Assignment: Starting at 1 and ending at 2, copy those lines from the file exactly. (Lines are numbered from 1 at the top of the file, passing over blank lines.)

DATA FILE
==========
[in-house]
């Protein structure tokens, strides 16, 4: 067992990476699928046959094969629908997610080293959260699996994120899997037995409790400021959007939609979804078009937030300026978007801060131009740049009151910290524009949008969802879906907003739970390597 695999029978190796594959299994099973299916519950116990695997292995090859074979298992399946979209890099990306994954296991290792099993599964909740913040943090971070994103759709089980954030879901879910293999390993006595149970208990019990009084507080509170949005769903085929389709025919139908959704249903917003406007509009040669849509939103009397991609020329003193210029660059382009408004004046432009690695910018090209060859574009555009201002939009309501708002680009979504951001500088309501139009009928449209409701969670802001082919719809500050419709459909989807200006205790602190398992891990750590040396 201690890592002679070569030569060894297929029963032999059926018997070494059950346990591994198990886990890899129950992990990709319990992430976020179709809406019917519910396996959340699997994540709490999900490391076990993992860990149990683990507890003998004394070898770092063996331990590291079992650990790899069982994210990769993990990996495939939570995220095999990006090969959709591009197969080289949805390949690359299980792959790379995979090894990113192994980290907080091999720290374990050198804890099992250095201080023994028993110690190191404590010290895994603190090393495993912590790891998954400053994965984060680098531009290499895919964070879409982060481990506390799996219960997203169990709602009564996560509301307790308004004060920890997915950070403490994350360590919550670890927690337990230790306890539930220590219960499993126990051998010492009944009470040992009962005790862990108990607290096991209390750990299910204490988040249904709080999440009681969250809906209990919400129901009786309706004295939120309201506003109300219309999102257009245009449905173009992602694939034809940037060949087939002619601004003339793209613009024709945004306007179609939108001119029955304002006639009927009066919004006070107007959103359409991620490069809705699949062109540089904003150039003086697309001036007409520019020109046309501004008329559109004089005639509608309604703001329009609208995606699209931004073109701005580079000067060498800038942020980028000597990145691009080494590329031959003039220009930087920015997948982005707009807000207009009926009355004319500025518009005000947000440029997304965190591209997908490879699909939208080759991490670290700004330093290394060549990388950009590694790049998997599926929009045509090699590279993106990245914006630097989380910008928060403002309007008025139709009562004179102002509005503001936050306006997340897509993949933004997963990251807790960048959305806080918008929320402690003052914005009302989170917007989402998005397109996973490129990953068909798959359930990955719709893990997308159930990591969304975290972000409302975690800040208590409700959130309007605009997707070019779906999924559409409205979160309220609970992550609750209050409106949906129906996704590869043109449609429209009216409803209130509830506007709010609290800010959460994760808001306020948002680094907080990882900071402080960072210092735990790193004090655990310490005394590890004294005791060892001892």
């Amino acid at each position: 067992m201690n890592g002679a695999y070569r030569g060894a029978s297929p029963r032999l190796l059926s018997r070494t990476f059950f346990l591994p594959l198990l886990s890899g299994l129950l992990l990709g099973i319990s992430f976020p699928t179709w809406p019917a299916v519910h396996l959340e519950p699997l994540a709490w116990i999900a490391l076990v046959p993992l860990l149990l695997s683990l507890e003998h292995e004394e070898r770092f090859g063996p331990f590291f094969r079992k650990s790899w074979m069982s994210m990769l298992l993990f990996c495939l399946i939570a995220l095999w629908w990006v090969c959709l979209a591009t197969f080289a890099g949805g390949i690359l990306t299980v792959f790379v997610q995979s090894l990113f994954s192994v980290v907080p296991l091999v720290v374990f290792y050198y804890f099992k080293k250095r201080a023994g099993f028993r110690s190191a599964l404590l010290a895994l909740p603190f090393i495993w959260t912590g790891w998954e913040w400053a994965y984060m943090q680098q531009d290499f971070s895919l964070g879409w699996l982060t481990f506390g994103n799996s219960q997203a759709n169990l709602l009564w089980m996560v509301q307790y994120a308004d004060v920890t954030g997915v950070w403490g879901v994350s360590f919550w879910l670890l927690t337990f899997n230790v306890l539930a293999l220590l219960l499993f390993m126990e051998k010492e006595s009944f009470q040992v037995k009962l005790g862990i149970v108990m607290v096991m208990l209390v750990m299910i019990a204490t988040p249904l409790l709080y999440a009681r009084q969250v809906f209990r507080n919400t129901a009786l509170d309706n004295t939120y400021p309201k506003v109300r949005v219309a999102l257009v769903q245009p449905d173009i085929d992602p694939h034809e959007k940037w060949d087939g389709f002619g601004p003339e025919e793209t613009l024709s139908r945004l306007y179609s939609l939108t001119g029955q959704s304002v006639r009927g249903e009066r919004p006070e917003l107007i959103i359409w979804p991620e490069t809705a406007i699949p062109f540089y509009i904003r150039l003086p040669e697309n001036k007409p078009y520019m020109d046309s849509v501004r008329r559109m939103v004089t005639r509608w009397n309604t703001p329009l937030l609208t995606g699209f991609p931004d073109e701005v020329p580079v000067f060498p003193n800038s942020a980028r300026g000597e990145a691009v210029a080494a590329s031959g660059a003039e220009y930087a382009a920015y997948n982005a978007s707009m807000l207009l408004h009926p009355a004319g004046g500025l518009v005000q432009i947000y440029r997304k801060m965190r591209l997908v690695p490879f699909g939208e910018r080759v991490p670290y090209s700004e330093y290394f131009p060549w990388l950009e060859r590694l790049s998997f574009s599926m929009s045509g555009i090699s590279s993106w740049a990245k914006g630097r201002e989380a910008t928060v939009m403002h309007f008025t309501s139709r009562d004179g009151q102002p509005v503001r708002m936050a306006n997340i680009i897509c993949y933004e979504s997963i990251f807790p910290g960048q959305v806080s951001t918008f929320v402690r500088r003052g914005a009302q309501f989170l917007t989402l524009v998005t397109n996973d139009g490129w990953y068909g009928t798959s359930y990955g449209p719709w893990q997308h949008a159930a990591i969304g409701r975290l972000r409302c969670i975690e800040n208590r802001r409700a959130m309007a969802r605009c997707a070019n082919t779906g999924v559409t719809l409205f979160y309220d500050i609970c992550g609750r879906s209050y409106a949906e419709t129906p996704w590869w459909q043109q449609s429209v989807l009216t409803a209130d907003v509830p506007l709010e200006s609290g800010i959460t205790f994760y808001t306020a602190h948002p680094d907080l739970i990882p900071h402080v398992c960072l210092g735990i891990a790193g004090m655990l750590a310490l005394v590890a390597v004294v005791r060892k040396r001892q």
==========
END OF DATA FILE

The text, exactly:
[in-house]
């Protein structure tokens, strides 16, 4: 067992990476699928046959094969629908997610080293959260699996994120899997037995409790400021959007939609979804078009937030300026978007801060131009740049009151910290524009949008969802879906907003739970390597 695999029978190796594959299994099973299916519950116990695997292995090859074979298992399946979209890099990306994954296991290792099993599964909740913040943090971070994103759709089980954030879901879910293999390993006595149970208990019990009084507080509170949005769903085929389709025919139908959704249903917003406007509009040669849509939103009397991609020329003193210029660059382009408004004046432009690695910018090209060859574009555009201002939009309501708002680009979504951001500088309501139009009928449209409701969670802001082919719809500050419709459909989807200006205790602190398992891990750590040396 201690890592002679070569030569060894297929029963032999059926018997070494059950346990591994198990886990890899129950992990990709319990992430976020179709809406019917519910396996959340699997994540709490999900490391076990993992860990149990683990507890003998004394070898770092063996331990590291079992650990790899069982994210990769993990990996495939939570995220095999990006090969959709591009197969080289949805390949690359299980792959790379995979090894990113192994980290907080091999720290374990050198804890099992250095201080023994028993110690190191404590010290895994603190090393495993912590790891998954400053994965984060680098531009290499895919964070879409982060481990506390799996219960997203169990709602009564996560509301307790308004004060920890997915950070403490994350360590919550670890927690337990230790306890539930220590219960499993126990051998010492009944009470040992009962005790862990108990607290096991209390750990299910204490988040249904709080999440009681969250809906209990919400129901009786309706004295939120309201506003109300219309999102257009245009449905173009992602694939034809940037060949087939002619601004003339793209613009024709945004306007179609939108001119029955304002006639009927009066919004006070107007959103359409991620490069809705699949062109540089904003150039003086697309001036007409520019020109046309501004008329559109004089005639509608309604703001329009609208995606699209931004073109701005580079000067060498800038942020980028000597990145691009080494590329031959003039220009930087920015997948982005707009807000207009009926009355004319500025518009005000947000440029997304965190591209997908490879699909939208080759991490670290700004330093290394060549990388950009590694790049998997599926929009045509090699590279993106990245914006630097989380910008928060403002309007008025139709009562004179102002509005503001936050306006997340897509993949933004997963990251807790960048959305806080918008929320402690003052914005009302989170917007989402998005397109996973490129990953068909798959359930990955719709893990997308159930990591969304975290972000409302975690800040208590409700959130309007605009997707070019779906999924559409409205979160309220609970992550609750209050409106949906129906996704590869043109449609429209009216409803209130509830506007709010609290800010959460994760808001306020948002680094907080990882900071402080960072210092735990790193004090655990310490005394590890004294005791060892001892």